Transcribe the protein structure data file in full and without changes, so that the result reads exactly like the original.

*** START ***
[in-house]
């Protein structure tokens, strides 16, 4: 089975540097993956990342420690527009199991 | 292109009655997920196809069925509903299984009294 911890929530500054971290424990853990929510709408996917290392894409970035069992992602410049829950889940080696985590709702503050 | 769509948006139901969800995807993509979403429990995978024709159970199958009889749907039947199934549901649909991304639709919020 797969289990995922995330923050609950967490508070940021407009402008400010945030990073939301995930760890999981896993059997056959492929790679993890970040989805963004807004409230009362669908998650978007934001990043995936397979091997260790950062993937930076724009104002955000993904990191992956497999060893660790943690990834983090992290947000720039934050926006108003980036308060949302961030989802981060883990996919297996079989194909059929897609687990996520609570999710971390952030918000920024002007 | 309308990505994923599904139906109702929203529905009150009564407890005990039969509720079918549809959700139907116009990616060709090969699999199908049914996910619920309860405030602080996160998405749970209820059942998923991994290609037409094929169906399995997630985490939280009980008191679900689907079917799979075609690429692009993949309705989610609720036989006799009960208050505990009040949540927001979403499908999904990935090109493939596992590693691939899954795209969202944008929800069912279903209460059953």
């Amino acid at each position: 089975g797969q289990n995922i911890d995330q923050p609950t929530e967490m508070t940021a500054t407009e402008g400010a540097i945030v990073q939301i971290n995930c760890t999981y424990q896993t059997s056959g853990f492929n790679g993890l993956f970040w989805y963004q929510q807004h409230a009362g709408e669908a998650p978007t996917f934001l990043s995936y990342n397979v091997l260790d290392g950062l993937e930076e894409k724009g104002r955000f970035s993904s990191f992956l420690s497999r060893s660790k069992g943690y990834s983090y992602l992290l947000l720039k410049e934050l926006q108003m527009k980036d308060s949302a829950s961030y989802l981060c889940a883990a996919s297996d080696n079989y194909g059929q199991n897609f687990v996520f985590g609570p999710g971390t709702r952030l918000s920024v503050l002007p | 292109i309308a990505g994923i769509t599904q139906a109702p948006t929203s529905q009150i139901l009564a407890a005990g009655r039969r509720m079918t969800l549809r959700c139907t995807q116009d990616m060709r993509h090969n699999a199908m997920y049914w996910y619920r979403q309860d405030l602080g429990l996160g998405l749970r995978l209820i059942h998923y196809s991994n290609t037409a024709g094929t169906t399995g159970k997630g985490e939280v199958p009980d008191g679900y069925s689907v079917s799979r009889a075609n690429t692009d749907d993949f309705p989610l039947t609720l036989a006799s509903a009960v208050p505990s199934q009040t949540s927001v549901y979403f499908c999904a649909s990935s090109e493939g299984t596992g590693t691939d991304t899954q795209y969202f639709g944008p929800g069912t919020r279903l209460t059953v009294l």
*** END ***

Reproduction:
[in-house]
């Protein structure tokens, strides 16, 4: 089975540097993956990342420690527009199991 | 292109009655997920196809069925509903299984009294 911890929530500054971290424990853990929510709408996917290392894409970035069992992602410049829950889940080696985590709702503050 | 769509948006139901969800995807993509979403429990995978024709159970199958009889749907039947199934549901649909991304639709919020 797969289990995922995330923050609950967490508070940021407009402008400010945030990073939301995930760890999981896993059997056959492929790679993890970040989805963004807004409230009362669908998650978007934001990043995936397979091997260790950062993937930076724009104002955000993904990191992956497999060893660790943690990834983090992290947000720039934050926006108003980036308060949302961030989802981060883990996919297996079989194909059929897609687990996520609570999710971390952030918000920024002007 | 309308990505994923599904139906109702929203529905009150009564407890005990039969509720079918549809959700139907116009990616060709090969699999199908049914996910619920309860405030602080996160998405749970209820059942998923991994290609037409094929169906399995997630985490939280009980008191679900689907079917799979075609690429692009993949309705989610609720036989006799009960208050505990009040949540927001979403499908999904990935090109493939596992590693691939899954795209969202944008929800069912279903209460059953």
């Amino acid at each position: 089975g797969q289990n995922i911890d995330q923050p609950t929530e967490m508070t940021a500054t407009e402008g400010a540097i945030v990073q939301i971290n995930c760890t999981y424990q896993t059997s056959g853990f492929n790679g993890l993956f970040w989805y963004q929510q807004h409230a009362g709408e669908a998650p978007t996917f934001l990043s995936y990342n397979v091997l260790d290392g950062l993937e930076e894409k724009g104002r955000f970035s993904s990191f992956l420690s497999r060893s660790k069992g943690y990834s983090y992602l992290l947000l720039k410049e934050l926006q108003m527009k980036d308060s949302a829950s961030y989802l981060c889940a883990a996919s297996d080696n079989y194909g059929q199991n897609f687990v996520f985590g609570p999710g971390t709702r952030l918000s920024v503050l002007p | 292109i309308a990505g994923i769509t599904q139906a109702p948006t929203s529905q009150i139901l009564a407890a005990g009655r039969r509720m079918t969800l549809r959700c139907t995807q116009d990616m060709r993509h090969n699999a199908m997920y049914w996910y619920r979403q309860d405030l602080g429990l996160g998405l749970r995978l209820i059942h998923y196809s991994n290609t037409a024709g094929t169906t399995g159970k997630g985490e939280v199958p009980d008191g679900y069925s689907v079917s799979r009889a075609n690429t692009d749907d993949f309705p989610l039947t609720l036989a006799s509903a009960v208050p505990s199934q009040t949540s927001v549901y979403f499908c999904a649909s990935s090109e493939g299984t596992g590693t691939d991304t899954q795209y969202f639709g944008p929800g069912t919020r279903l209460t059953v009294l």